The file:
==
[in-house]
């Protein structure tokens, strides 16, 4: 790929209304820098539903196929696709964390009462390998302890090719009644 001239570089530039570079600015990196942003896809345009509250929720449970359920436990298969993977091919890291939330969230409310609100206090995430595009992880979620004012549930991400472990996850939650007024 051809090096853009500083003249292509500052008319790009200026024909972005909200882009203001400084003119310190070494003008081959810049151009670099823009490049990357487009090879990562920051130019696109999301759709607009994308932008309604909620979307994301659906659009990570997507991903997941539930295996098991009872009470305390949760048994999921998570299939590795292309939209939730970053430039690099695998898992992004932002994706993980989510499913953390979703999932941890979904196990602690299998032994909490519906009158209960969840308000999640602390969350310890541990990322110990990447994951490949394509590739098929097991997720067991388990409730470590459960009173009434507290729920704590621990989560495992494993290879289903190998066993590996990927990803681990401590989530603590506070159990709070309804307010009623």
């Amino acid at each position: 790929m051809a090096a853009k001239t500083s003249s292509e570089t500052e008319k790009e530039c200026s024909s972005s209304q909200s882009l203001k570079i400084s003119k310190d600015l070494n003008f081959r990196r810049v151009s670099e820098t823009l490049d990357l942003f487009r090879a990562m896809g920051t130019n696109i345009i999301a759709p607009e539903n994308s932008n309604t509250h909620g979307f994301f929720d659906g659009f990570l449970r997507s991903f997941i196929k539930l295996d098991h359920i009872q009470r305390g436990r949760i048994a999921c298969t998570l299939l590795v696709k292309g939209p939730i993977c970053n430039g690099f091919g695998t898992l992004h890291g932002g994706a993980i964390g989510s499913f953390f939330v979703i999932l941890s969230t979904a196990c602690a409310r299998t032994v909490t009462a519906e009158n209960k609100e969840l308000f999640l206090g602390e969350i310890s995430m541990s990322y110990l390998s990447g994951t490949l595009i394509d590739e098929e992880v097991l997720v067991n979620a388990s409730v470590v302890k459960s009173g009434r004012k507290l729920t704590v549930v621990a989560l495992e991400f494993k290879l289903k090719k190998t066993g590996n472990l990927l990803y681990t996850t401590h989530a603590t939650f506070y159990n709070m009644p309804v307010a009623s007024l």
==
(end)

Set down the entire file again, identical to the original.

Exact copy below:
[in-house]
């Protein structure tokens, strides 16, 4: 790929209304820098539903196929696709964390009462390998302890090719009644 001239570089530039570079600015990196942003896809345009509250929720449970359920436990298969993977091919890291939330969230409310609100206090995430595009992880979620004012549930991400472990996850939650007024 051809090096853009500083003249292509500052008319790009200026024909972005909200882009203001400084003119310190070494003008081959810049151009670099823009490049990357487009090879990562920051130019696109999301759709607009994308932008309604909620979307994301659906659009990570997507991903997941539930295996098991009872009470305390949760048994999921998570299939590795292309939209939730970053430039690099695998898992992004932002994706993980989510499913953390979703999932941890979904196990602690299998032994909490519906009158209960969840308000999640602390969350310890541990990322110990990447994951490949394509590739098929097991997720067991388990409730470590459960009173009434507290729920704590621990989560495992494993290879289903190998066993590996990927990803681990401590989530603590506070159990709070309804307010009623």
């Amino acid at each position: 790929m051809a090096a853009k001239t500083s003249s292509e570089t500052e008319k790009e530039c200026s024909s972005s209304q909200s882009l203001k570079i400084s003119k310190d600015l070494n003008f081959r990196r810049v151009s670099e820098t823009l490049d990357l942003f487009r090879a990562m896809g920051t130019n696109i345009i999301a759709p607009e539903n994308s932008n309604t509250h909620g979307f994301f929720d659906g659009f990570l449970r997507s991903f997941i196929k539930l295996d098991h359920i009872q009470r305390g436990r949760i048994a999921c298969t998570l299939l590795v696709k292309g939209p939730i993977c970053n430039g690099f091919g695998t898992l992004h890291g932002g994706a993980i964390g989510s499913f953390f939330v979703i999932l941890s969230t979904a196990c602690a409310r299998t032994v909490t009462a519906e009158n209960k609100e969840l308000f999640l206090g602390e969350i310890s995430m541990s990322y110990l390998s990447g994951t490949l595009i394509d590739e098929e992880v097991l997720v067991n979620a388990s409730v470590v302890k459960s009173g009434r004012k507290l729920t704590v549930v621990a989560l495992e991400f494993k290879l289903k090719k190998t066993g590996n472990l990927l990803y681990t996850t401590h989530a603590t939650f506070y159990n709070m009644p309804v307010a009623s007024l």